Looks like tubular rims to me. Most of the discolouration will be glue and not rust.
- Hot air gun - a hairdryer might work but they don't put out as much heat
- Wooden popsicle sticks, with a rounded end.
- Wheel truing fixture OR an old fork in a bench vise OR the bike's frame.
- Glove for heat protection, or rags to protect your hand
- More rags/paper towels to wipe up glue waste
Mount your wheel so it spins freely. Use the hot air gun to soften an area of glue between two spoke holes. Play the hot air around and don't focus in one area. Try and pre-warm the next sector upward too (heat rises)
The glue will soften and then you can scratch the bulk of it off using the wooden sticks. The last bits can be wiped up with the rag.
Be careful, the glue will be over 100 degrees C and will burn you.
The glue is somewhat wet too, so it may run, it will soak into cloth, and it will adhere to skin continuing to burn.
The rim will also be hot, and this heat could damage stickers/decals.
Work quickly, and be prepared to do multiple laps of the whole wheel. You don't have to get it perfect either - 95% clean is good enough.
When refitting the new tubular tyre, its personal preference if you want to use tubular glue or tape. Both are messy, tape somewhat less so.
Remember glue-up takes a while - do it properly and you'll have a well-bonded tyre. Expect to take a couple days for a complete cured tyre.
I really like riding on tubulars, but they're such a faff and a puncture en-route is often ride-ending. As such clinchers are more practical. So I save my tubular wheels for the annual Merckx time trial on my `80s road bike, along with the wool jersey and leather shoes.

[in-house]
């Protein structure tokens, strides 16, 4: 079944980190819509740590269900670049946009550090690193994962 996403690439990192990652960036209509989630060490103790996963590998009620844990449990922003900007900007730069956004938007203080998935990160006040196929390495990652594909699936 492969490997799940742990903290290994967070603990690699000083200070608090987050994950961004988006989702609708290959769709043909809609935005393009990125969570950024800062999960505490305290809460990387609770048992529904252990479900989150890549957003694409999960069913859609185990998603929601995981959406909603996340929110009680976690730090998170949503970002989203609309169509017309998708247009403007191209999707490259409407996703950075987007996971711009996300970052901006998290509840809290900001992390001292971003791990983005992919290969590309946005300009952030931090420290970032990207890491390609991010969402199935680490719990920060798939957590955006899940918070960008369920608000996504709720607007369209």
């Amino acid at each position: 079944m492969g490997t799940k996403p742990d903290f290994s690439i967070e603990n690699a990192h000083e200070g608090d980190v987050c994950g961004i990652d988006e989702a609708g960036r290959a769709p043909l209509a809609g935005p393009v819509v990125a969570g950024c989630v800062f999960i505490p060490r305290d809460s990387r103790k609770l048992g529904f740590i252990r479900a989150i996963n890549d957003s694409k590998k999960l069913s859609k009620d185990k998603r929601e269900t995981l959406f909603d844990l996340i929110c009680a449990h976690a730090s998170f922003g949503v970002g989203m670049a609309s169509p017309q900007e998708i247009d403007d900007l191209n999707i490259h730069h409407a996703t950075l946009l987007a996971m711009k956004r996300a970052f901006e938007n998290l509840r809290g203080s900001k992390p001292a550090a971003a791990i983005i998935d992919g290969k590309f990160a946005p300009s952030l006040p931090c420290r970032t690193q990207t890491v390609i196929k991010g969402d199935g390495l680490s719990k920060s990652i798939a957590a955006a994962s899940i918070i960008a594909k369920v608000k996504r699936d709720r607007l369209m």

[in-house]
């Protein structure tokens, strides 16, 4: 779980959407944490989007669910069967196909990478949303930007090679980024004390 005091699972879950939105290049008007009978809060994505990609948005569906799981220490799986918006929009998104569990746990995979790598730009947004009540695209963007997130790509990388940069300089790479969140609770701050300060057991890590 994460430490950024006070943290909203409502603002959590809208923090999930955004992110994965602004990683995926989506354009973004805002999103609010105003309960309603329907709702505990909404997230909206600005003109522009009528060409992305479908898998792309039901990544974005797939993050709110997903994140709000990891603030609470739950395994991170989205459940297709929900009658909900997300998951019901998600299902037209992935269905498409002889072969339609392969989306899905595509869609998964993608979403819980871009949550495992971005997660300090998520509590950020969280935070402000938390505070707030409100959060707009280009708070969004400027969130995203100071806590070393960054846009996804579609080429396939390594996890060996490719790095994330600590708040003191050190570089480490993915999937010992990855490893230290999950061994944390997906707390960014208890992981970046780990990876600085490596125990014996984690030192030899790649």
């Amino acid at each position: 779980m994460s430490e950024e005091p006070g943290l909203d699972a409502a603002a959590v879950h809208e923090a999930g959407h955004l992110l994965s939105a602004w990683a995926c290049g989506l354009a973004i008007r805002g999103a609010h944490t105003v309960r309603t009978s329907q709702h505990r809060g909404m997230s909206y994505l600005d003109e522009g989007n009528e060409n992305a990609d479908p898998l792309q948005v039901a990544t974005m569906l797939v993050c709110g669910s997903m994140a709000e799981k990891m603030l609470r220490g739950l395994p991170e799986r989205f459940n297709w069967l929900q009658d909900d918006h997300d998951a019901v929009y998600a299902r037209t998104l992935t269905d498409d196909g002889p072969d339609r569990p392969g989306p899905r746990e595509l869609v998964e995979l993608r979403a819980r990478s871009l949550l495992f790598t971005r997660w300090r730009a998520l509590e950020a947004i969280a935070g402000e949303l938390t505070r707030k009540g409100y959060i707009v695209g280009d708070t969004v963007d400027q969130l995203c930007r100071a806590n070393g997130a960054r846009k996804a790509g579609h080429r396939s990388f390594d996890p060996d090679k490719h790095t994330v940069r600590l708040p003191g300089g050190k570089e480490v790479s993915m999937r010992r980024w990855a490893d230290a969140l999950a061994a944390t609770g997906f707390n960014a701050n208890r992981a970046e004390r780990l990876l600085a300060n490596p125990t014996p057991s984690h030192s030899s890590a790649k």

Are those steel or aluminum? Are they worth much to you or on the market?
This probably isn't the most professional answer, but I recently got some old steel rims that were covered in surface rust. I used a steel brush attachment for a battery-powered drill, I doused the rims in rust remover (hydrochloric and phosphoric acid), and when the material was clean enough of rust to my liking, I sprayed on 2-3 layers of spray-paint clearcoat to prevent further major outbursts of rust.
Obviously this scratched the wheels, but they aren't worth much and I just needed a fix good enough to be able to ride the bike without worrying about rust eating through my tubes and tyres.
If your rims are aluminum then this advice does not apply (aluminum does not rust). Likewise you wouldn't want to scratch up a rare and expensive wheelset with an iron brush.
NB. If what we're looking at is just glue from old tubular tires, you might have luck with various solvents. WD-40, paint thinner, etc. have all done the trick for various glues in my experience, without damaging the underlying material.